John C. Street Articles Archive

Basic training by John C. Street 

The basis for a great many of the skills I use today in my soirees into the back-of-beyond came directly from my father, not so much through verbal instruction but through his willing to spend time with me.  Slow learner that I am, I can’t imagine where I’d be today without his patient tutelage.  Read more

Clean and green by John C. Street 

Shortly after spring turkey hunting began in Pennsylvania in 1968, the makers of outdoor clothing began to get serious about introducing camouflage clothing into their lineup. Since that time, camo, which was developed by the French army back around 1915 and made publicly popular - some say - by the returning veterans of the Vietnam War, has exploded on the outdoor scene.  Read more

In the eye of the beholder  by John C. Street 

For nearly every current topic of public discourse, there is a human proclivity to choose sides.  When these divisions fall on moral, ethical, political or philosophical lines, vilification of the opposing camp is de ri-gueur.  The deployment of an us versus them mentality provides the perceptual fortress from which adversaries conduct their soirees of conflict, retreating to the bastions of the like minded when odds are unfavorable.   

Images of opposites are projected into these divisions, generally benevolent verses malicious, not uncommonly egalitarian fighting greed, frequently intelligencia schooling the befuddled.    Read more

Passing the buck by John C. Street 

They could see the deer, bits and pieces of him anyway, as he slipped across the side hill, screened for the most part by heavy patches of frost striped blackberry canes and grape tangles.  It wasn’t in a hurry but had obviously been disturbed by other hunters.  It checked its back trail as it came. 

The boy, his inexperienced first-year eyes unaccustomed to seeing deer in bits and pieces, had been unable to recognize what his father was seeing until it crossed a small opening and in that instant of recognition he felt his father’s legs stiffen.  It was a very big buck, the largest rack the father had ever seen.  Read more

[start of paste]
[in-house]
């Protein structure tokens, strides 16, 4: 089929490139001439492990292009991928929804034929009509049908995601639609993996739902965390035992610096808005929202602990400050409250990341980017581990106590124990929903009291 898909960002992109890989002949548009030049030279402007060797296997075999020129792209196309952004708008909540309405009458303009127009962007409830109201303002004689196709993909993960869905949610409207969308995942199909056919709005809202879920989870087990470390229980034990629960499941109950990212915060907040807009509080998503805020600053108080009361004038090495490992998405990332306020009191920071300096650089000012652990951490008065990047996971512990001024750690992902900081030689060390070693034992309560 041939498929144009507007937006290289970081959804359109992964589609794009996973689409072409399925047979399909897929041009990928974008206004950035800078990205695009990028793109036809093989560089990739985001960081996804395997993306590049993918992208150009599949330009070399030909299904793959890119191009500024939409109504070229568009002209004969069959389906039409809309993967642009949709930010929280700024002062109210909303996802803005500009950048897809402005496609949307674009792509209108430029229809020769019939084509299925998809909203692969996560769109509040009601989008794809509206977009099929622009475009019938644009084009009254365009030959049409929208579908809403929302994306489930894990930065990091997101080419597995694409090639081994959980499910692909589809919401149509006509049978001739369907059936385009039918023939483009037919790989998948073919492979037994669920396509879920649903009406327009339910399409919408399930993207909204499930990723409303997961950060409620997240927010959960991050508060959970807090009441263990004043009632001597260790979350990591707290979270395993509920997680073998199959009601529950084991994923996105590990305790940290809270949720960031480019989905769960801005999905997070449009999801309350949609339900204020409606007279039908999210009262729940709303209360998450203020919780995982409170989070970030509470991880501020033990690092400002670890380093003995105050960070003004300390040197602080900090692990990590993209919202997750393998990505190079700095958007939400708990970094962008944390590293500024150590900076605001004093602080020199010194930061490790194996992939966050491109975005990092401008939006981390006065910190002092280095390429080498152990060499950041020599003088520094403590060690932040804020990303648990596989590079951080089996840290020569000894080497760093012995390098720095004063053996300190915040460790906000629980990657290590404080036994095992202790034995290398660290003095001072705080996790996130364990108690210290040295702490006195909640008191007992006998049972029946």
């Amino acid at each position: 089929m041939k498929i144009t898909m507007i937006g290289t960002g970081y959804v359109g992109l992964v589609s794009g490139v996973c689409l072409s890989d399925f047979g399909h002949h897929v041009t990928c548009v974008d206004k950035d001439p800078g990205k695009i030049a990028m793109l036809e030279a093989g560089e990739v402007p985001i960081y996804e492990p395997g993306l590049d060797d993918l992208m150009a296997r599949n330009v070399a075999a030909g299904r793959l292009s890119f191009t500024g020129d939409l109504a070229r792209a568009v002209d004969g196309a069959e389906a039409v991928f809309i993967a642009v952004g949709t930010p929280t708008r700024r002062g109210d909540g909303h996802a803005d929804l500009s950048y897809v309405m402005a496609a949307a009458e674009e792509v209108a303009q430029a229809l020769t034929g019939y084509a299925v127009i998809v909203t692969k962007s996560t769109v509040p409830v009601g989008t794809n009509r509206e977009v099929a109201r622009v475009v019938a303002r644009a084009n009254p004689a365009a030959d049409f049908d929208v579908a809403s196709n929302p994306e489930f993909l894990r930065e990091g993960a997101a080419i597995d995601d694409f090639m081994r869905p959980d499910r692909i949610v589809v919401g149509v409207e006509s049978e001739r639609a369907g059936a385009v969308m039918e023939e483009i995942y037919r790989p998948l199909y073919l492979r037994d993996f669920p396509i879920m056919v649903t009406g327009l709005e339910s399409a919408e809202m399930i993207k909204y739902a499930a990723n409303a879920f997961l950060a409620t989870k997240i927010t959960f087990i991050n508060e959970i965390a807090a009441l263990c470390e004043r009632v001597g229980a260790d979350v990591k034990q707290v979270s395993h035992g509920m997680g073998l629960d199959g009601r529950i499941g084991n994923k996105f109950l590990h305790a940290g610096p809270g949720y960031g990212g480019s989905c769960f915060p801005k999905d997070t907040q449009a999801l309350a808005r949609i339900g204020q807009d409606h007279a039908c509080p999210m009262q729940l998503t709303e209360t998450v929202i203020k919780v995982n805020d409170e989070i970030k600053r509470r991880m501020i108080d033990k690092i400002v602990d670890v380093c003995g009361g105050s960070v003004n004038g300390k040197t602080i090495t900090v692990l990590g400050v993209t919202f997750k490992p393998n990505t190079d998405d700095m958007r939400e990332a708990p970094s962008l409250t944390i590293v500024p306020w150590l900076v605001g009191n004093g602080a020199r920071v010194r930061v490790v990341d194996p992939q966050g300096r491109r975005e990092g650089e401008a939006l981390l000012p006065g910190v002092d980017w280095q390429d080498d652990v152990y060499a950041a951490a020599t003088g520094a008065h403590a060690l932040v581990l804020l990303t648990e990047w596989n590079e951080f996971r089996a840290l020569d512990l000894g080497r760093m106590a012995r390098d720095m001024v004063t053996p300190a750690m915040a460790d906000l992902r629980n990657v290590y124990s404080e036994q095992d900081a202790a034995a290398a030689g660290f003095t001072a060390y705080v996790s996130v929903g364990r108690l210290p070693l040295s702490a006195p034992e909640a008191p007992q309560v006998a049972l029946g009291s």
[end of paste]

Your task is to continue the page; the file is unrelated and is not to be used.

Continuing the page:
Private property by John C. Street 

If we were having a conversation and I asked you what pops into your head when you hear the words, “private property,” you’d probably think of your home, right? And if you’re one of us who live out here in the boondocks, you probably also think about your land.  

How about the minerals (assuming you still own the “rights”) like coal, gas and oil beneath the surface of your land? Are they also your “private property?” And how about the trees that grow on your land? Again, assuming you still own the “timber rights,” aren’t these large-form floras your “private property?  Read more

                                      Pretty please with sugar on it  By John C. Street

You probably won’t remember the details but at the end of last year I was publicly taken to the woodshed by the Pennsylvania Federation of Sportsmen’s Clubs – specifically by its president – because I had the audacity to suggest it had blinders on regarding hunter’s reaction to the Pennsylvania Game Commission’s deer management program.

What really got the president upset was my suggestion that – in the interest of the future of hunting - the Federation and the Unified (The Unified Sportsmen of Pennsylvania) get over their animus towards each other. The problem with this suggestion, as I said at the time, was "How … given [their] glaring differences and the consequent fact that neither group trusts the other?" Read more